Working over Christmas?
Or maybe you're taking a well earned holiday?
Here’s the top employment tips you need to know this holiday season.
Annual Closedown periods
Your employer may have an annual closedown period for their business over the holiday period, and if they do they must give you at least 14 days of notice in writing.
If you're entitled to annual leave
If your employer closes down the business over the holiday period and you having annual leave owing, you are required to use any existing annual leave to cover the closedown period.
If you're not yet entitled to annual leave
If you are not yet entitled to annual leave (have been employed for less than 12 months), your employer must pay 8% of your gross earnings up until the closedown, and may also agree to giving you your annual leave in advance.
In this case, your employer can also agree to move the anniversary date for your annual leave entitlement to the date of the start of the closedown, so that you will next be entitled to annual leave at the next annual closedown.
No annual leave left?
If you do not have enough leave to cover the shutdown period, you can also take some leave without pay, or another form of leave if agreed by your employer).
Your employer can only make you work a public holiday if it falls on a day you would otherwise have worked, or if is noted in your employment agreement that you must be available to work public holidays. Otherwise, you do not have to agree to work on a public holiday unless you want to.
Working a public holiday?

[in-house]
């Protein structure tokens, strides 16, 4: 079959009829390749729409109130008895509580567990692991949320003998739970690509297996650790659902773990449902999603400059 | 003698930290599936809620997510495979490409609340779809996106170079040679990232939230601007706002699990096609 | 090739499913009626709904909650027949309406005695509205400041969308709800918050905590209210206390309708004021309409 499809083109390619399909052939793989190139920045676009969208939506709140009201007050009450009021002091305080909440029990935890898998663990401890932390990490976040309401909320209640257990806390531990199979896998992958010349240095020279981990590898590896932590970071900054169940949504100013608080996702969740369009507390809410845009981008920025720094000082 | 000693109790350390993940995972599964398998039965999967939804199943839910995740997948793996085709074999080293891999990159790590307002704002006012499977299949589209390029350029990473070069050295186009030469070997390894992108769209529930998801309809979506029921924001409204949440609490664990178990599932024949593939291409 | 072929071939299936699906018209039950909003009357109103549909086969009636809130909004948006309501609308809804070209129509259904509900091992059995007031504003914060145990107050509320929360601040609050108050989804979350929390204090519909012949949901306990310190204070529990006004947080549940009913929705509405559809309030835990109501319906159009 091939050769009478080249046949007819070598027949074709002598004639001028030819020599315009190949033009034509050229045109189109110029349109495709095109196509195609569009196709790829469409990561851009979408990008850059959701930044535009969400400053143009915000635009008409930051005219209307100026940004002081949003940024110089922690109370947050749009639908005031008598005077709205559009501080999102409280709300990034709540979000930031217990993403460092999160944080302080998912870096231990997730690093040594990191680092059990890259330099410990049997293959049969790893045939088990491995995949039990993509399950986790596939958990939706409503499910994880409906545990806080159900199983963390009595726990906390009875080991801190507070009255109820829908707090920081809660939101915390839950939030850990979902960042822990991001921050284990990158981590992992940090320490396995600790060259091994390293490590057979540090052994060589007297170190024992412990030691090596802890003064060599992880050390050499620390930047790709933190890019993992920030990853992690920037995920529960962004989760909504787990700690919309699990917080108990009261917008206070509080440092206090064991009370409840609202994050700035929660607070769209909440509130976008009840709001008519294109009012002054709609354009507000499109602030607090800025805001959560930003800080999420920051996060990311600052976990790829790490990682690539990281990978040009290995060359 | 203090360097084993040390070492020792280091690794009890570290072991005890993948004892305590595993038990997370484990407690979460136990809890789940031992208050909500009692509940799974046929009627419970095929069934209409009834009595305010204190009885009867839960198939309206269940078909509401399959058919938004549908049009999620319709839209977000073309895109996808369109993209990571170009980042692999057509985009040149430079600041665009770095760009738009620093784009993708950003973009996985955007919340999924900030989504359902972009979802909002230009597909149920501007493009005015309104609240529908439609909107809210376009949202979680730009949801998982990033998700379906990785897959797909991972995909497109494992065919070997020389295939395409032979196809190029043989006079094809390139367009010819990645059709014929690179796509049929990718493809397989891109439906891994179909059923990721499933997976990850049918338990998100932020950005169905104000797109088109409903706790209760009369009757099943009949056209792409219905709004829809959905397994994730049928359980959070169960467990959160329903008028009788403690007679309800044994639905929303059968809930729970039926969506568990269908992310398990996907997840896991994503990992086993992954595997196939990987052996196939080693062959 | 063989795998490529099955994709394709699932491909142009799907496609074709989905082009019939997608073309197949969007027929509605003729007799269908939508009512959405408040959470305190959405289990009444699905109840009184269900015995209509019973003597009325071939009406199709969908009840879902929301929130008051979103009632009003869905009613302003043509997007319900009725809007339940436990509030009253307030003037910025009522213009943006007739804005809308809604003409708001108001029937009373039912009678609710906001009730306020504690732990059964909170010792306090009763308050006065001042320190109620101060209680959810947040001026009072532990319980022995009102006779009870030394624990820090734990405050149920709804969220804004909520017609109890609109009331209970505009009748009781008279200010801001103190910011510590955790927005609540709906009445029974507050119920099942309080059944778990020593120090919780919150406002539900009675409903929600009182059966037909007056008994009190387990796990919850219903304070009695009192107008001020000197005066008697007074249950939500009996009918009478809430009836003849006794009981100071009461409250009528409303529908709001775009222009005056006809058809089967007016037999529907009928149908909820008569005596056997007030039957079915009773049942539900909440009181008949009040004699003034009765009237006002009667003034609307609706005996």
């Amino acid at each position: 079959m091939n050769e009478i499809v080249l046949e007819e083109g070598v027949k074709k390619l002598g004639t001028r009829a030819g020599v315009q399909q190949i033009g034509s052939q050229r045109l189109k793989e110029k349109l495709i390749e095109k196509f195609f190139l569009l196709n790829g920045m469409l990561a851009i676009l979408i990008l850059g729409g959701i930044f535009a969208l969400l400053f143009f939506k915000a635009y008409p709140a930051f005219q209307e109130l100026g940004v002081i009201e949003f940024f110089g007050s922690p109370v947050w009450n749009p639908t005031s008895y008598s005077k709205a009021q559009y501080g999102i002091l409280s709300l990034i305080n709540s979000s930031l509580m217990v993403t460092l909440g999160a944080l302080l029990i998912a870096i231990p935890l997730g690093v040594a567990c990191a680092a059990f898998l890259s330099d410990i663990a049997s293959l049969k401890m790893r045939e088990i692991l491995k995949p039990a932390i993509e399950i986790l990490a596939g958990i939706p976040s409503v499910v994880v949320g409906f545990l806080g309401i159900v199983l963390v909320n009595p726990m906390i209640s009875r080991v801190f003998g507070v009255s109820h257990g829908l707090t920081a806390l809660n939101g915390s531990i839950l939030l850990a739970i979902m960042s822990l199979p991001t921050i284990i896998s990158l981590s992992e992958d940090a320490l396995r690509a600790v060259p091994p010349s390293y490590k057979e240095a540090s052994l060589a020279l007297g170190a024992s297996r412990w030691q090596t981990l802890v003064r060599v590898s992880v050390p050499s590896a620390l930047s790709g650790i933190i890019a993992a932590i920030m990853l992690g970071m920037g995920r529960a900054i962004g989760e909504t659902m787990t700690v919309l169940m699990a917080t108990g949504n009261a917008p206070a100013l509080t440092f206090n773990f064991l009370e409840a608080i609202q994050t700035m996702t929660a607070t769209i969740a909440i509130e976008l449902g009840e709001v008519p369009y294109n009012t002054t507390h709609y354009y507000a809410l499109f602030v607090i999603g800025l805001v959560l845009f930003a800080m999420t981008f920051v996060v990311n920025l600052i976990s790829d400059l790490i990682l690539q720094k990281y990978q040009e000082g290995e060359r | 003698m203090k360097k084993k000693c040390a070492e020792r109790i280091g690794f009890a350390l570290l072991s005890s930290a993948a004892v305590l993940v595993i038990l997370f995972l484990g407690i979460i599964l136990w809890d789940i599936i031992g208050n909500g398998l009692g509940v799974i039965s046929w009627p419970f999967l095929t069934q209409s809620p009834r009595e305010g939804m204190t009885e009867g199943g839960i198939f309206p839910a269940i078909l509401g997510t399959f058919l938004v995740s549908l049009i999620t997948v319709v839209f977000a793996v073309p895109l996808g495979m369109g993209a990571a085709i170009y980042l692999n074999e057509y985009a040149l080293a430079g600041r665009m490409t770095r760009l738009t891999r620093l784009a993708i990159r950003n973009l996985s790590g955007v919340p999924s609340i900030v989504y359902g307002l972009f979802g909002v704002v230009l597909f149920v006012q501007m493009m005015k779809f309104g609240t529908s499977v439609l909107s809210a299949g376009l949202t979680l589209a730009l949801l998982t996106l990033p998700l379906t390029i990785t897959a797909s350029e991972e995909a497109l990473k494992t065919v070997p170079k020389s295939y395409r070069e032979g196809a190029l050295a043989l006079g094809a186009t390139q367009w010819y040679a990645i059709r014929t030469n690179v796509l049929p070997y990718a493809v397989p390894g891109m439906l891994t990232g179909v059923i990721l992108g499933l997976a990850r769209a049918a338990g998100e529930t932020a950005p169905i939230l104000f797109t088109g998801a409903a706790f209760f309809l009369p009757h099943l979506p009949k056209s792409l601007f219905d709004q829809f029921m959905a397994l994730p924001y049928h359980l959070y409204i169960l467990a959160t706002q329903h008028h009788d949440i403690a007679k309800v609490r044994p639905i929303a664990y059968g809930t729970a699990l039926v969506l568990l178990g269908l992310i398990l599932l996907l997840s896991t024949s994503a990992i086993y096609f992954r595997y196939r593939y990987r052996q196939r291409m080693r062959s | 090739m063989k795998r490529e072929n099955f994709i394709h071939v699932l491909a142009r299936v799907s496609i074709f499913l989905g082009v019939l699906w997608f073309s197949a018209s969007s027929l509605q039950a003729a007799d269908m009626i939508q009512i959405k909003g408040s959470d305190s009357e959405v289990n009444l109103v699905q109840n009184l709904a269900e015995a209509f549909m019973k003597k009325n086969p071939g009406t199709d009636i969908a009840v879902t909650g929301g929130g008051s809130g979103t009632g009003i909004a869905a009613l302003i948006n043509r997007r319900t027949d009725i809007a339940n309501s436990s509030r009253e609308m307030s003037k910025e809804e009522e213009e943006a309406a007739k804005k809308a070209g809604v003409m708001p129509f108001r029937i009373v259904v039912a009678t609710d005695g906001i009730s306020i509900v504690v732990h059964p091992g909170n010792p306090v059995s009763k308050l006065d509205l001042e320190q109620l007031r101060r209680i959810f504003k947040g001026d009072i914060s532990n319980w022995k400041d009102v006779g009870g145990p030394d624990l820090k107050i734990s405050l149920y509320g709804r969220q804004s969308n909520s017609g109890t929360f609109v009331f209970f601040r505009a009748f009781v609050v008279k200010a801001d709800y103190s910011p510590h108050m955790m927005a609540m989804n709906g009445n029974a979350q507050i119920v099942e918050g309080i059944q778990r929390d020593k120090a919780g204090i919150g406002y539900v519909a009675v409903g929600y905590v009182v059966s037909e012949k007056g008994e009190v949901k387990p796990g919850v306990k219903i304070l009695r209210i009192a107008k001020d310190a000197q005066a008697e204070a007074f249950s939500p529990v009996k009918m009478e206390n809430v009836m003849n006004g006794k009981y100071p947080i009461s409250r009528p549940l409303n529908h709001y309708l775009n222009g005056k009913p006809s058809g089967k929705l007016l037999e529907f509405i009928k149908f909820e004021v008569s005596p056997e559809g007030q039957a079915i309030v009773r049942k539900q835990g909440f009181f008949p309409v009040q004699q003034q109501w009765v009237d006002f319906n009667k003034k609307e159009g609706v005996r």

On a day you would normally have worked
If you’re working a public holiday, you must be paid time and a half for all hours worked, and additionally, if it is a day you would normally have worked, you are also entitled to a paid day off at another time (day in lieu).
On a day you wouldn't normally have worked
If you are working the public holiday and it is not a day you would normally have worked if it had not been a public holiday, then you are still entitled to time and a half, however not a day in lieu.
Not working a public holiday?
If you are not working on a public holiday and it is a day you would normally have worked if it wasn't a public holiday, then your employer must pay you for that day at the same rate and hours you would normally have worked that day.
What is Mondayisation?
Public holidays that fall on weekends are usually transferred to the following Monday, or sometimes Tuesday.
Mondayisation only happens if you do not normally work on the public holiday calendar date, which would be the weekend.
If you normally work on both the calendar date of the holiday and the possible Mondayisation date, then your public holiday will remain on the calendar date, you don't get two public holidays.
All employees, except casual employees, are entitled to a minimum four weeks of annual leave each year.
Taking annual leave?
If you’ve planned on taking annual holidays this holiday season, you should be paid at the greater of your ordinary weekly pay or average weekly earnings.
Your employer cannot cancel any approved annual leave, unless you agree to it. You may also take annual leave in advance (accrued annual leave that you are not yet entitled to) as long as your employer agrees.
Not taking annual leave?
If you’re not taking annual holidays, you can request to cash up to one week of your four-week annual leave entitlement, in any entitlement year, providing your employer agrees. Unfortunately, your employer can decline this without reason, however it must be in writing.
Check NZ Employments Top Five Employment Tips for Christmas for more info.
Or for any other employment related information, visit Employment New Zealand.